Every politician needs a base. Mitt Romney has the business establishment. Ron Paul has libertarians. Rick Santorum has social conservatives. Michele Bachmann had Tea Partiers for a while, before Herman Cain won them over.
But who’s behind Newt Gingrich? ’90s nostalgics? People with a penchant for shoddily researched history? His rise in the polls—from about 6 percent to 12 percent—has only made the question more intriguing. And so, I set out to solve this mystery by speaking to about a dozen of his supporters around the country: What, I wanted to know, did they find so appealing about Newt?
My quest began with a South Carolina regional field director for the Gingrich campaign, Allen Olson. Olson had received some notice in the national media for his support of Gingrich. The founder of a local Tea Party chapter, Olson used to be a Bachmann guy—until he watched the candidates speak at Jim DeMint’s presidential forum over Labor Day weekend and saw the error of his ways. “She’s not bringing anything new to the table,” he said of Bachmann. Enter Gingrich, who Olson believed was offering “real solutions.” He decided to resign his post with the Columbia Tea Party, officially endorse Newt, and join the campaign.
Olson’s debate-prompted conversion was not atypical. Time and again, the Newt enthusiasts I spoke to mentioned the candidate’s impressive rhetorical skills. “When somebody asks Newt a question on the subject, he sticks to the subject and gives a straightforward answer,” Gary Gahan, a 67-year-old New Hampshire Tea Party activist, told me. (Mitt Romney he found evasive and slippery.) “Unanimously, people say that he would destroy Obama in debates,” said Natalie Ginty, a student at the University of Iowa and chair of the Iowa Federation of College Republicans. “If a person leans conservative and watches debates, they would almost instantly become a Newt Gingrich supporter,” a New Hampshire state representative named Joe Osgood told me. Since he joined Facebook in 2010, Osgood’s profile picture has depicted him, wide-eyed and slightly star-struck, shaking hands with Newt in front of the American and New Hampshire flags.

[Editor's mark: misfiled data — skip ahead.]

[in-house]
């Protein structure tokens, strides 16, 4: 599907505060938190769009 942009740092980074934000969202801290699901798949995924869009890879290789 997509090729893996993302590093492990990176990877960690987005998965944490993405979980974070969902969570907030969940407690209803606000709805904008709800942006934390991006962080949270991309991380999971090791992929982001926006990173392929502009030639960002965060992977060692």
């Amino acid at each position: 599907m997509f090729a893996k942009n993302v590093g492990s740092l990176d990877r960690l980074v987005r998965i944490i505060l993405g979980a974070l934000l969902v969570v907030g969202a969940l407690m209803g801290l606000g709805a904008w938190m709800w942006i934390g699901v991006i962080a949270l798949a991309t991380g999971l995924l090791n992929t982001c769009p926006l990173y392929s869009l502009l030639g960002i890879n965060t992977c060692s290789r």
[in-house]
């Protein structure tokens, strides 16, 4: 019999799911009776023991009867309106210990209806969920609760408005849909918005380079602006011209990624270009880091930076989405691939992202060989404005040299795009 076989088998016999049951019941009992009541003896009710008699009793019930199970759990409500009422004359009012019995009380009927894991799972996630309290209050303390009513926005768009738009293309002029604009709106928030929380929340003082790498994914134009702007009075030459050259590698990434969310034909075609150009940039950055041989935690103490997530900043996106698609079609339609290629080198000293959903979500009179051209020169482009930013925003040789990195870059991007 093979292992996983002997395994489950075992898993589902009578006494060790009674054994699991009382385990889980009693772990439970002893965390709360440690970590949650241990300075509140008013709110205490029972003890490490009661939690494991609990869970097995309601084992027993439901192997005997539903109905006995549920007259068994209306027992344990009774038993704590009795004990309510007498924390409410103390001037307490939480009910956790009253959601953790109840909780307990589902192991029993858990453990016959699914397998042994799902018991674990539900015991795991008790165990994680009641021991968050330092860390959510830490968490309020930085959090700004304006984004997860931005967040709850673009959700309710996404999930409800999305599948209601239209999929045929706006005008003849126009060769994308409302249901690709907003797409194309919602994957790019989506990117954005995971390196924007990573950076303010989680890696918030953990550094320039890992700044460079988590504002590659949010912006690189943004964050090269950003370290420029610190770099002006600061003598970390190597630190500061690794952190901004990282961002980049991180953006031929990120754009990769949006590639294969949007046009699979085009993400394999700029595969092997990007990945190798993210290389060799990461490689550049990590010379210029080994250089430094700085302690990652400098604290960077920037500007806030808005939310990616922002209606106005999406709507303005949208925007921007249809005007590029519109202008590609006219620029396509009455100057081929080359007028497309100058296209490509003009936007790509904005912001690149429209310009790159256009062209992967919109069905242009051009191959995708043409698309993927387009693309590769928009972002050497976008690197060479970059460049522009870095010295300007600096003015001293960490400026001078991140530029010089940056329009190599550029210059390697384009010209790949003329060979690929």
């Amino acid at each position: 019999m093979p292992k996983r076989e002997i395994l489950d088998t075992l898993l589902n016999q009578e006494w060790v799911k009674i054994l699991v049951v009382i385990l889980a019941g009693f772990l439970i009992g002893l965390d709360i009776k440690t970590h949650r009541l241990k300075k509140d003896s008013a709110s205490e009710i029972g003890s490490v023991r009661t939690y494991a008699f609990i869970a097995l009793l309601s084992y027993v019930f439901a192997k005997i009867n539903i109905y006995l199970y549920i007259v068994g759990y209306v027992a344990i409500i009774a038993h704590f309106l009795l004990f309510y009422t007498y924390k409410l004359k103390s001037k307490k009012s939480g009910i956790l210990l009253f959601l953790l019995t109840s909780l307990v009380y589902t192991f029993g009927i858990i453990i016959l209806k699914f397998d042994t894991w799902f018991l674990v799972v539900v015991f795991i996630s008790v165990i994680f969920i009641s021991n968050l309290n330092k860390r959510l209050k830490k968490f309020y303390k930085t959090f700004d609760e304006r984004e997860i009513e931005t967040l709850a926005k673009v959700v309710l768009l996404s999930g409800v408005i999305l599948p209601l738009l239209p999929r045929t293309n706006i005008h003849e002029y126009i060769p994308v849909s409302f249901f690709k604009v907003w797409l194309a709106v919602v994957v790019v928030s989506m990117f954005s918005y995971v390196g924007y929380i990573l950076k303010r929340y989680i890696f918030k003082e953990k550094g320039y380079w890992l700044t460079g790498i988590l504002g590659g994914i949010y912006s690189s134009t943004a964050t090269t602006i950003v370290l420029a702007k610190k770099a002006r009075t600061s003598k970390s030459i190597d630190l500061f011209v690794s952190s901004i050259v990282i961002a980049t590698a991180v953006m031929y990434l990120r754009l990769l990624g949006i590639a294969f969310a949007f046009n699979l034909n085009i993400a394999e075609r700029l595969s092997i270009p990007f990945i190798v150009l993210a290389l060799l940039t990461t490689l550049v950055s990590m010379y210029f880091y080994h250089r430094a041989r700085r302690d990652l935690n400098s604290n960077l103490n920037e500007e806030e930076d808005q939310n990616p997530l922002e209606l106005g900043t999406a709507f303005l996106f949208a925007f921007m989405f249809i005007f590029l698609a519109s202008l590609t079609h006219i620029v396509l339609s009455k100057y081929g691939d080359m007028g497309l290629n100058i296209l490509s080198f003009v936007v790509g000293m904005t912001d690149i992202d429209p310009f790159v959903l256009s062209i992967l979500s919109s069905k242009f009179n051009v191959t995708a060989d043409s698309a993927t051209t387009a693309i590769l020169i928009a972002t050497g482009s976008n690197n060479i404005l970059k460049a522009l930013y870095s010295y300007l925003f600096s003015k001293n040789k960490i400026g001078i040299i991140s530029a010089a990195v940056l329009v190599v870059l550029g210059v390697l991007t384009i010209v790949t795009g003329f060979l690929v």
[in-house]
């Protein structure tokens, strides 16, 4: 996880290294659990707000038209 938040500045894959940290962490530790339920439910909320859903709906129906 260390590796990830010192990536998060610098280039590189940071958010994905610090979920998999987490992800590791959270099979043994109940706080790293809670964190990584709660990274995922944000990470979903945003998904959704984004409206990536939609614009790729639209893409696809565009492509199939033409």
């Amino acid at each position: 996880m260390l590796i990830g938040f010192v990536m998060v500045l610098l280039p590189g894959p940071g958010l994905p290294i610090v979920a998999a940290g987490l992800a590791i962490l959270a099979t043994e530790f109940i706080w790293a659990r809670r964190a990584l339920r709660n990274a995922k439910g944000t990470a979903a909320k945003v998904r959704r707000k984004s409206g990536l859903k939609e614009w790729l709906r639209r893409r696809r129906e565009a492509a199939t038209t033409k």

Greenville, South Carolina resident Susan Reaney, an active contributor to Gingrich’s Facebook page, also noted his eloquence during debates, especially in comparison with Rick Perry. “Whenever I have a president sitting in the White House, I want him to be able to talk to anyone and get his message across,” Reaney told me. “And Newt can do that.” But Reaney, 54, has found other things to like about Newt as well. As someone who can’t find full-time employment and relies on food stamps, she feels that Newt speaks to her predicament. “I hear a lot of candidates speaking about the middle class,” she told me. “But I hear very few speaking about the poor—which is what I am. Newt is speaking about that.”